Please, again this is not trivializing. Just introducing the concept of acceptable risk. At some point we need to acknowledge there is another microscopic demon here to hurt us that we must fight but accept. I think we are getting to that point. This wave of illness will be big and temporarily overwhelming because of its rapid spike that our unprecedented response will tamper. There seems to be hope for treatments and vaccines. They are fast tracked but it still will take time. The reduction will happen, it has to. Watch for it as the incubation period from the start date of the intervention hits the 3 and 4 week mark. It will not be in just case numbers, it will be in lowering hospitalizations, severity and deaths. Hopefully in a way as dramatic as the intervention.

Acceptable risk of death is a brutal concept. We do it for many things without much thought really. We could eliminate MVA deaths and injuries by eliminating driving, 30-50k deaths per year, 2 million injuries. We do it for alcohol, 88k deaths per year w an estimated 2.5 million years of life lost. Anyone talking prohibition? Cigarettes contribute to 480k deaths per year including second hand smoke, we still sell them.

We accept risks of harm because we believe the benefits they give us outweigh them. for other respiratory infections the risk offset is being social in all its forms. We enjoy each others company at closer than 6 feet. We cherish warm greetings, hugs, kisses, firm hand shakes. We congregate together for meetings, sports, school, business, religion, celebrations, concerts, plays and everything else we are not doing now. Now when we really need each other. Those things are immeasurably beneficial. We don’t think about suspending any of that for a cold, but a cold in one person could be an RSV infection that kills someone else. Just as a mild case of flu just getting going can do the same. You would never know that happens or who it happens to but it does. Every fatal infection was transmitted by someone else. Most times the victims have no idea where it came from. We call it “community acquired”. We accept that risk to enjoy the benefits of being in a community.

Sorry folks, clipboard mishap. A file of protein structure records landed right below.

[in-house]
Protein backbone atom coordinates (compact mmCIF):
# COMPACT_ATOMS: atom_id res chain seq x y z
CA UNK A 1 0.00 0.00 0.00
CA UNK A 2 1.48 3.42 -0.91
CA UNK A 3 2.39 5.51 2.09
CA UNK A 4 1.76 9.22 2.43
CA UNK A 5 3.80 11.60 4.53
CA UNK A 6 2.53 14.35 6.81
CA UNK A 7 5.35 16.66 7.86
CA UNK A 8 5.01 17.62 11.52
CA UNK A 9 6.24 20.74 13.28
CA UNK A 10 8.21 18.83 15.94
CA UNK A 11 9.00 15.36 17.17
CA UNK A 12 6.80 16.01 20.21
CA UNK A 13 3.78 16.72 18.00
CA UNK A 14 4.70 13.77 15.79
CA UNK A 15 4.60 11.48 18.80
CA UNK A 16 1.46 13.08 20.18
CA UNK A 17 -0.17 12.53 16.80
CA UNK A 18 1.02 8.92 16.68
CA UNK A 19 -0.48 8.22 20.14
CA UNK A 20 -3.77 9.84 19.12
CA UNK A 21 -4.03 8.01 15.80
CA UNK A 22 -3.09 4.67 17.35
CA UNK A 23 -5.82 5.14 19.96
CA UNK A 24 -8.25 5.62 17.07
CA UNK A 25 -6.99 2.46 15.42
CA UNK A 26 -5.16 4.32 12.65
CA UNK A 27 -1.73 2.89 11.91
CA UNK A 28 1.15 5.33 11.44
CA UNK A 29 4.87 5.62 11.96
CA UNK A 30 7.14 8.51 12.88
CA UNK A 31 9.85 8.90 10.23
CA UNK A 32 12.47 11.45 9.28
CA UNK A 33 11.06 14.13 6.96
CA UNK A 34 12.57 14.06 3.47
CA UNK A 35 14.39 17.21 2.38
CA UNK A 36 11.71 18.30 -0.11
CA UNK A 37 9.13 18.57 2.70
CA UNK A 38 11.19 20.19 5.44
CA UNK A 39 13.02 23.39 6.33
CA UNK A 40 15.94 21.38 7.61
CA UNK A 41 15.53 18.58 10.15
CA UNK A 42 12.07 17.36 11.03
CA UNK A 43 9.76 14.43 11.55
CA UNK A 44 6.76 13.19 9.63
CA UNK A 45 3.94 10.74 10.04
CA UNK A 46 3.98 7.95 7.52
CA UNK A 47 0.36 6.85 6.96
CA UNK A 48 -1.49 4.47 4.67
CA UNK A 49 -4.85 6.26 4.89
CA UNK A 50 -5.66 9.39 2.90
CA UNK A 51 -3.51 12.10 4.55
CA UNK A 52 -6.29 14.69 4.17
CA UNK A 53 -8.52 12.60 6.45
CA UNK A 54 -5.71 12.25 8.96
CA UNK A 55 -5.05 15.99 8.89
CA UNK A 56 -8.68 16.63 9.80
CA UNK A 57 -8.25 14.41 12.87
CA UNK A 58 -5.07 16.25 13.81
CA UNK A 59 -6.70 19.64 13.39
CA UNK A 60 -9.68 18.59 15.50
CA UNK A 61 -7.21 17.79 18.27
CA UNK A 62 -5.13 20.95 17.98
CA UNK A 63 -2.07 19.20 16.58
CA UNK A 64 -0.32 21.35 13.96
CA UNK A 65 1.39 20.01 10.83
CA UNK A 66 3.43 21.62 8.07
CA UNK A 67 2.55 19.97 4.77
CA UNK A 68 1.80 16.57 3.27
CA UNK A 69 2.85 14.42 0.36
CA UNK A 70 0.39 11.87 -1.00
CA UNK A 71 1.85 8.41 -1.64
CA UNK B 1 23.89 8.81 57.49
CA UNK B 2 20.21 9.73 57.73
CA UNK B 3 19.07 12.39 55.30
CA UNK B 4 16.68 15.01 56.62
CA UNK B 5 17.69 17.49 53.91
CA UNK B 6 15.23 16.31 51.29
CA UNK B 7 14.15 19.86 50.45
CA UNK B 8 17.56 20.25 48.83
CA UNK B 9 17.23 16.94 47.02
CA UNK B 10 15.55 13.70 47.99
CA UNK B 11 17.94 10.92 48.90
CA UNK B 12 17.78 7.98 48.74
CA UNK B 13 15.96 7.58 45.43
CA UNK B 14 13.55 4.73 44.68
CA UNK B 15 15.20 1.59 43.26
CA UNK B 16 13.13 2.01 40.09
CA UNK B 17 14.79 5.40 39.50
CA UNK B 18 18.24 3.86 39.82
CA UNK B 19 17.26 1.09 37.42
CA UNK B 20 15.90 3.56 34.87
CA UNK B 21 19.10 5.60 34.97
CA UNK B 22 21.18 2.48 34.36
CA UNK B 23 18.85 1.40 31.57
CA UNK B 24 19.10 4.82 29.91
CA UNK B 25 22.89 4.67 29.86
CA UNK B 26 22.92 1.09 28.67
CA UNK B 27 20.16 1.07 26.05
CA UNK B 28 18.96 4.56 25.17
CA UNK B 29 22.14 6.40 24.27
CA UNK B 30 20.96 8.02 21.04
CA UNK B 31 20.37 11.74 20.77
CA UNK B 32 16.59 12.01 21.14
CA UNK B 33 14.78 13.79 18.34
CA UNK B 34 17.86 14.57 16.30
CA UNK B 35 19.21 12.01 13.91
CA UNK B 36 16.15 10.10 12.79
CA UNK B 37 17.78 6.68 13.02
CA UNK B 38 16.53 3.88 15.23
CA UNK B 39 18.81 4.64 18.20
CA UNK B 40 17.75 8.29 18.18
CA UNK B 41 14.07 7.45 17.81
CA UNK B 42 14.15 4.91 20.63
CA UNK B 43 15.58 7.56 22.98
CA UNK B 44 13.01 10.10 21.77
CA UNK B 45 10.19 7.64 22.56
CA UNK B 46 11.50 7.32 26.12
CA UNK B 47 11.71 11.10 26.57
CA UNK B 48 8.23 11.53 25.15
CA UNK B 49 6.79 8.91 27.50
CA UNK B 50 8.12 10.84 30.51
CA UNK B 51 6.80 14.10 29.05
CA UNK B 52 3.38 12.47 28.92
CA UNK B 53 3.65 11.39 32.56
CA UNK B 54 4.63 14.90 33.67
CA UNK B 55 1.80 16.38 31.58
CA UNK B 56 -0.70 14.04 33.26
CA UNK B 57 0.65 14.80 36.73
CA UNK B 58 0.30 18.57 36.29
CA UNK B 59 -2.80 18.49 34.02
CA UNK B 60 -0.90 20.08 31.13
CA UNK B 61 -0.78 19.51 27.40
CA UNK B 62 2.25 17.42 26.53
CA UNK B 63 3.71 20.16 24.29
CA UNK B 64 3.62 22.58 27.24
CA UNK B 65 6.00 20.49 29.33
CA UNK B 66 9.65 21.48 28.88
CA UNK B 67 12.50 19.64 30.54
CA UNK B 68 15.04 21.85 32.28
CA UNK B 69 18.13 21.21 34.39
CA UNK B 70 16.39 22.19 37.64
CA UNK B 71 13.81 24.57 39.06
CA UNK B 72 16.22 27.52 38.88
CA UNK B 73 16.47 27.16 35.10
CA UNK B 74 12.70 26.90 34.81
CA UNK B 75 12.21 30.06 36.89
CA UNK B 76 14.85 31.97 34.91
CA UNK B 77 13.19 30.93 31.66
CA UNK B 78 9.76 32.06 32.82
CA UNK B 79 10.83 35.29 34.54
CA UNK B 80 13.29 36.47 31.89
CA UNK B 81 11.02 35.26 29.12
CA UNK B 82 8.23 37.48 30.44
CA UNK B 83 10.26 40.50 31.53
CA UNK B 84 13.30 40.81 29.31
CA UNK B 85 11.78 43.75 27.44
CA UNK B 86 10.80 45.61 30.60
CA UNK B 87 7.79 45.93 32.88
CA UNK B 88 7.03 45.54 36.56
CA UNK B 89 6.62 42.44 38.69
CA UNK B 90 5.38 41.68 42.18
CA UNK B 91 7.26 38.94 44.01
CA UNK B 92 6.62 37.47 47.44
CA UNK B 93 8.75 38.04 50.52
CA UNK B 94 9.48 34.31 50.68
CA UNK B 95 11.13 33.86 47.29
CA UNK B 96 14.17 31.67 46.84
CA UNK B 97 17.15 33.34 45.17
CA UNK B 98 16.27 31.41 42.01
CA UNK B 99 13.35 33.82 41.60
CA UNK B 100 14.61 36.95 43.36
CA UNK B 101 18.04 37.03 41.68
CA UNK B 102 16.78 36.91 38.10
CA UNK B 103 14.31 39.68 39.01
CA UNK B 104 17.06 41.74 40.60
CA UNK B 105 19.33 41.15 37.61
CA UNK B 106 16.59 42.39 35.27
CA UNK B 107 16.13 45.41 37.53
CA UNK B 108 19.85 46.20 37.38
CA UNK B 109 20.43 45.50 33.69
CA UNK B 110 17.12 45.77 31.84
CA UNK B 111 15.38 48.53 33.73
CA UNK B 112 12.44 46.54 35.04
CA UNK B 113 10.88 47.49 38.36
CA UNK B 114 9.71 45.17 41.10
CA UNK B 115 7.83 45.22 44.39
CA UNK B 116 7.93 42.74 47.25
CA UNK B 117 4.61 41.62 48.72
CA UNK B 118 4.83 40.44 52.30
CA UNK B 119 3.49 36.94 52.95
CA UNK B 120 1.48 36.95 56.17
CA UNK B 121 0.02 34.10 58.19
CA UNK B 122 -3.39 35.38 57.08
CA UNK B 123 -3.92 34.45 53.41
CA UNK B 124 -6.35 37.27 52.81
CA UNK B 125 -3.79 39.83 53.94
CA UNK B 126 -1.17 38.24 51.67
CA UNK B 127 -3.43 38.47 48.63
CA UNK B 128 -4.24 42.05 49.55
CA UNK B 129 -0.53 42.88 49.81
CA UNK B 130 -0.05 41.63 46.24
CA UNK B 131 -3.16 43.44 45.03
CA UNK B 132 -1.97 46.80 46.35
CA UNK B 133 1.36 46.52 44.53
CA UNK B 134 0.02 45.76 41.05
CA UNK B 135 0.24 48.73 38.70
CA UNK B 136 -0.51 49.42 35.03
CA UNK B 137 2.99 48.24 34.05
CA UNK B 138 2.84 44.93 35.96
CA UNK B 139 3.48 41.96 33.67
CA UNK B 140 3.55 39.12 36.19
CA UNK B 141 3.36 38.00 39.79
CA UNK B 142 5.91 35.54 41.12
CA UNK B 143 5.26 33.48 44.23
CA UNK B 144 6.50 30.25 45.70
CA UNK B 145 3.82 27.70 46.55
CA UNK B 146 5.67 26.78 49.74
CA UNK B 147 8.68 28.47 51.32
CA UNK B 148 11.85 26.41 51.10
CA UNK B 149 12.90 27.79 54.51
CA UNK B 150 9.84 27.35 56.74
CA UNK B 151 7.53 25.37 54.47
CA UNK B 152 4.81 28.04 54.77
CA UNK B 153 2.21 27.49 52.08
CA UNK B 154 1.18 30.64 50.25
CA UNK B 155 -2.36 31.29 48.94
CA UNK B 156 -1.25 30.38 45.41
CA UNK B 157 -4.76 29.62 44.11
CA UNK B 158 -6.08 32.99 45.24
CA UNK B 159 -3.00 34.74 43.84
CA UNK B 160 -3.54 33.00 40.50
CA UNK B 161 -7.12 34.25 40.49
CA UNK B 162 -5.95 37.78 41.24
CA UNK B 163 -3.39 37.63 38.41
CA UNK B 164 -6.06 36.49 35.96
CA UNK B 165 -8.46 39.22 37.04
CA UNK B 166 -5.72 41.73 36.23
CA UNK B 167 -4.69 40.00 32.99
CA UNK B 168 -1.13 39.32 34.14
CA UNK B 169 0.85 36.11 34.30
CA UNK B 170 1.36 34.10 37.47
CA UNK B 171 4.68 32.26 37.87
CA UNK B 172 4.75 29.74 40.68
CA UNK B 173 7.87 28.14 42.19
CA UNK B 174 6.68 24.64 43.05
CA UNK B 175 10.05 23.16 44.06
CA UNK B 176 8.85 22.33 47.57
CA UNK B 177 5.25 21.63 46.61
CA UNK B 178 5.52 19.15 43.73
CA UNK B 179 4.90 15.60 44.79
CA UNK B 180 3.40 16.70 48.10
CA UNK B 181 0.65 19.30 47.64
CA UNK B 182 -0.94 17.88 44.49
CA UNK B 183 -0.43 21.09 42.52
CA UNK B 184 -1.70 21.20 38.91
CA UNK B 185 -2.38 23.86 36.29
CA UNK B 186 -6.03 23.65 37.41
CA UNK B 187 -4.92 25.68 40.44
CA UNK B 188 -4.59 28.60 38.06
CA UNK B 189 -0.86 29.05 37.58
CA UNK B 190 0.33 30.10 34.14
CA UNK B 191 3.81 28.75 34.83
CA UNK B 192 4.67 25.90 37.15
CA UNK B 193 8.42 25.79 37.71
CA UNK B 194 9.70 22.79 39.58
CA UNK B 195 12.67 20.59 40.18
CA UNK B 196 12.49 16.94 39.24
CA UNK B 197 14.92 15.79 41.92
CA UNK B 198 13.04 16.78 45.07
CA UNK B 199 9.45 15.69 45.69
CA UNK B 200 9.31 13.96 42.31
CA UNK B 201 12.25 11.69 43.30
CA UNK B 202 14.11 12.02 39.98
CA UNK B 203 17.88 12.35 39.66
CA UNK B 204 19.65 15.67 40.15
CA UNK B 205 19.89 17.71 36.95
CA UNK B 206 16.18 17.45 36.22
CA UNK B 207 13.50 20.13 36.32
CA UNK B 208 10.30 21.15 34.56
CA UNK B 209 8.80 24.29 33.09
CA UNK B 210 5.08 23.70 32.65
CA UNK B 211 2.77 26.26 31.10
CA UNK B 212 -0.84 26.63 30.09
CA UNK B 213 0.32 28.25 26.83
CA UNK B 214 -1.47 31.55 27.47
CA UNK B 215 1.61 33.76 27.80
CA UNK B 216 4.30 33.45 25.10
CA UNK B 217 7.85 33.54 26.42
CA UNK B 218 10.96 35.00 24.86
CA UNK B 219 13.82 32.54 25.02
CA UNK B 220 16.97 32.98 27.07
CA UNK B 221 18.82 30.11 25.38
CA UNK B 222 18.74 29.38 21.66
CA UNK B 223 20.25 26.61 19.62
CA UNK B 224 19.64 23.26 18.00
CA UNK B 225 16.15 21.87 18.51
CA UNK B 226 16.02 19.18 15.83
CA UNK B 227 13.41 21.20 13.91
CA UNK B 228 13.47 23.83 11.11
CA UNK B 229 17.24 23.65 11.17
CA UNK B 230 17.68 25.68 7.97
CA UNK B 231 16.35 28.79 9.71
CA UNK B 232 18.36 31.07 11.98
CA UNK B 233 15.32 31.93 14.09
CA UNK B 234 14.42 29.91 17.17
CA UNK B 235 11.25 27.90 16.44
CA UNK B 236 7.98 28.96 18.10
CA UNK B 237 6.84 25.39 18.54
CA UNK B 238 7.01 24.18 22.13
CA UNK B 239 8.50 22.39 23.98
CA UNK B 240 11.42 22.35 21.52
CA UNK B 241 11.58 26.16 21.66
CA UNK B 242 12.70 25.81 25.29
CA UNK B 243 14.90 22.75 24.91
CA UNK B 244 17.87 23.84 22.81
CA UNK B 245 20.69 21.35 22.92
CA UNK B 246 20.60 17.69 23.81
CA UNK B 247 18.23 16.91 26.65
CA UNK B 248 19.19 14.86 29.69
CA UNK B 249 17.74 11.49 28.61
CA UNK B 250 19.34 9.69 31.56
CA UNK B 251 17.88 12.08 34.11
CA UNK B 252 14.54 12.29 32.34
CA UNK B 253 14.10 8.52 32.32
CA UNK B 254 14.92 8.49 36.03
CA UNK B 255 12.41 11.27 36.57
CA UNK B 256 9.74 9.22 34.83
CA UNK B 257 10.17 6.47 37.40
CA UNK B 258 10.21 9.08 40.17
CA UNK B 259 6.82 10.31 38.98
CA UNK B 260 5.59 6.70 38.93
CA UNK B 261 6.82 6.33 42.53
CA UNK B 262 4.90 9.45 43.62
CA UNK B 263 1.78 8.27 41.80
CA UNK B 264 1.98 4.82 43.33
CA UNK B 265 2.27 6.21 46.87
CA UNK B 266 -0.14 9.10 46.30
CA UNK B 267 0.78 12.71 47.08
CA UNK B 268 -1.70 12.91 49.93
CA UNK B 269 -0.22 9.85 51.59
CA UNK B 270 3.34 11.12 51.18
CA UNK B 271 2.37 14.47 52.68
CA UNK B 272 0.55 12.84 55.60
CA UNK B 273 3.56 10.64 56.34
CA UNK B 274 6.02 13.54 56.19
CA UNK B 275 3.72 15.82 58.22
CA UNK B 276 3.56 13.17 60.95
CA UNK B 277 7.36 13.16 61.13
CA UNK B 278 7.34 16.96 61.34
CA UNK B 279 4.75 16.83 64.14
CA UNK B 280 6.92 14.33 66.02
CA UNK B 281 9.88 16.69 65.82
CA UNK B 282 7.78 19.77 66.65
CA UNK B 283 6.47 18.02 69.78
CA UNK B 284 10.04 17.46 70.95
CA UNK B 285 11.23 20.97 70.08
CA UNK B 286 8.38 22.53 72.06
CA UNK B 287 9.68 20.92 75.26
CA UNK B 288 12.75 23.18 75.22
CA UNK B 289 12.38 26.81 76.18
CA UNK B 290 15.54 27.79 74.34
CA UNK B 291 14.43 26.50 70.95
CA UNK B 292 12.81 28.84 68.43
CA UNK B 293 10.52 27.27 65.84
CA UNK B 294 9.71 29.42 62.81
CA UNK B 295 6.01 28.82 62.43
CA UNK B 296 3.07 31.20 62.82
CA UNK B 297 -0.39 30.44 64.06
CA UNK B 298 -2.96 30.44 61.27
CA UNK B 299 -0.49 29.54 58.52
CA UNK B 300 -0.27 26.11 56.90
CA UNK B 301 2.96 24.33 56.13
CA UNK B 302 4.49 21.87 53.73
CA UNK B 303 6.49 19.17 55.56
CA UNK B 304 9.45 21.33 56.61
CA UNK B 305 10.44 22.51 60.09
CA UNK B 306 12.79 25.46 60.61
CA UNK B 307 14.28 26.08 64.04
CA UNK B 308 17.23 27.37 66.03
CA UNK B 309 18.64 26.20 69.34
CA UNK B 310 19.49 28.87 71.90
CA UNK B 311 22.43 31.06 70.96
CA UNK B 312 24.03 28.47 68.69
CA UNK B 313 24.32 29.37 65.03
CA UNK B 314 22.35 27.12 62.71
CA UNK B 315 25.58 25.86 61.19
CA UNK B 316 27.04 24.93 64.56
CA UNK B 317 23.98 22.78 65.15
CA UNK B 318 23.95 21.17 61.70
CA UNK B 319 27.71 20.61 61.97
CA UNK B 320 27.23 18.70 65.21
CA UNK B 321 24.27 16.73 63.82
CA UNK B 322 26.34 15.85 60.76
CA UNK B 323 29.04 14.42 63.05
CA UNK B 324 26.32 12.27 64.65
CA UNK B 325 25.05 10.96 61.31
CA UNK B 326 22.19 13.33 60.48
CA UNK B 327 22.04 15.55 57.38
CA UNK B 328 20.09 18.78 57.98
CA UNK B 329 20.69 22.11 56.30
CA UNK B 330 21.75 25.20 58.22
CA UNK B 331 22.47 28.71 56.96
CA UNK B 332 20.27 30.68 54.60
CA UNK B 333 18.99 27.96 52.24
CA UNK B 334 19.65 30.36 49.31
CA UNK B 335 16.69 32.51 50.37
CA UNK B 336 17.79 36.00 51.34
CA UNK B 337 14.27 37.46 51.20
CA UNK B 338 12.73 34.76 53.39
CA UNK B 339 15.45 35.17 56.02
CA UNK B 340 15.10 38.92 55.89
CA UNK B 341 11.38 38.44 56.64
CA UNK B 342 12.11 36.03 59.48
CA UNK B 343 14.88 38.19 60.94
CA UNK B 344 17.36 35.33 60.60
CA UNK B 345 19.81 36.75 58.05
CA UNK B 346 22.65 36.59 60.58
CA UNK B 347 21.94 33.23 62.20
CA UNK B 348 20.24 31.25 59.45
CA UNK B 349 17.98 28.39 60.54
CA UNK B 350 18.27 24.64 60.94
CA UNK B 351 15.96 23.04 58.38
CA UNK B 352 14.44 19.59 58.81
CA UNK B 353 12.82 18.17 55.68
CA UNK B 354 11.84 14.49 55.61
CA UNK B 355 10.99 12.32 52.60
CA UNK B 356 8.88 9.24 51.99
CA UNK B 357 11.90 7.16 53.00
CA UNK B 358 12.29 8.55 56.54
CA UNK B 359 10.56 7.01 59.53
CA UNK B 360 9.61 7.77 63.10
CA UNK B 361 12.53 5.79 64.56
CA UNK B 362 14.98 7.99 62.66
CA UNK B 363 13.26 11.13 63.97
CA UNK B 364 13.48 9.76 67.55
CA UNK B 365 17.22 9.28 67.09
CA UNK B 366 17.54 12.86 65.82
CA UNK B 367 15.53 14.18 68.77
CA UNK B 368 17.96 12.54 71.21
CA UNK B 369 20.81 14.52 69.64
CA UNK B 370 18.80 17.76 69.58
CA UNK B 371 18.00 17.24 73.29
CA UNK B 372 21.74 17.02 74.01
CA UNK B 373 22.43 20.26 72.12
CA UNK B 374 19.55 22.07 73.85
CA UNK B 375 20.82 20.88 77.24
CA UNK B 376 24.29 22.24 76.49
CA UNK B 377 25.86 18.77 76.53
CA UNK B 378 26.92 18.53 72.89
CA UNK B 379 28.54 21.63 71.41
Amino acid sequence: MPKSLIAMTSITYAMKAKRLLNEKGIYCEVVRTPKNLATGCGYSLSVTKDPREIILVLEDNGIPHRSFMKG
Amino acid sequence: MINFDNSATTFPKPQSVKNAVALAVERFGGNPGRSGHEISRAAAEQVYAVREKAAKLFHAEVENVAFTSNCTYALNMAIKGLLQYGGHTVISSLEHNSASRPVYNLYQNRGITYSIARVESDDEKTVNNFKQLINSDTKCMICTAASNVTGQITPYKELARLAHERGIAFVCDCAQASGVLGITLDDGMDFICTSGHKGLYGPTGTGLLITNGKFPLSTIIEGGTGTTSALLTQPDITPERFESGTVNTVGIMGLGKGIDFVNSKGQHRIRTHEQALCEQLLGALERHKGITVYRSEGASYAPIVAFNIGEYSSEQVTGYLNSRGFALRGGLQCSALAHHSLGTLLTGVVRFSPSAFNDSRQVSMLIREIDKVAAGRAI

For driving there are many benefits. We visit each other for social gatherings where we may enjoy a drink or two. Goods get delivered all over the country to fuel the economy.

The tobacco industry provides jobs and people enjoy their products I guess that’s some benefit. Its a little harder to see from a doctors standpoint.

This effort against COVID is valiant, incredible, life altering and temporarily necessary. It has shown to be devastating to many, hopefully temporarily also. At some point soon though need to look at the risk of harm the interventions are having versus the benefits we get from disease prevention. We need to stop being so terrified of this disease and implement some more common sense approaches that protect the most vulnerable. There will be casualties in non vulnerable people among us, just like w flu and RSV. With what we know about who this hits the hardest our hope is that will be a rarity. We may have to accept that risk but continue to use the personal interventions to keep it as rare as possible.

We have to recognize that the risk/benefit ratio has swung hard the other way. Maybe we have to shift to an intervention strategy that tips it back again. More like we do with RSV.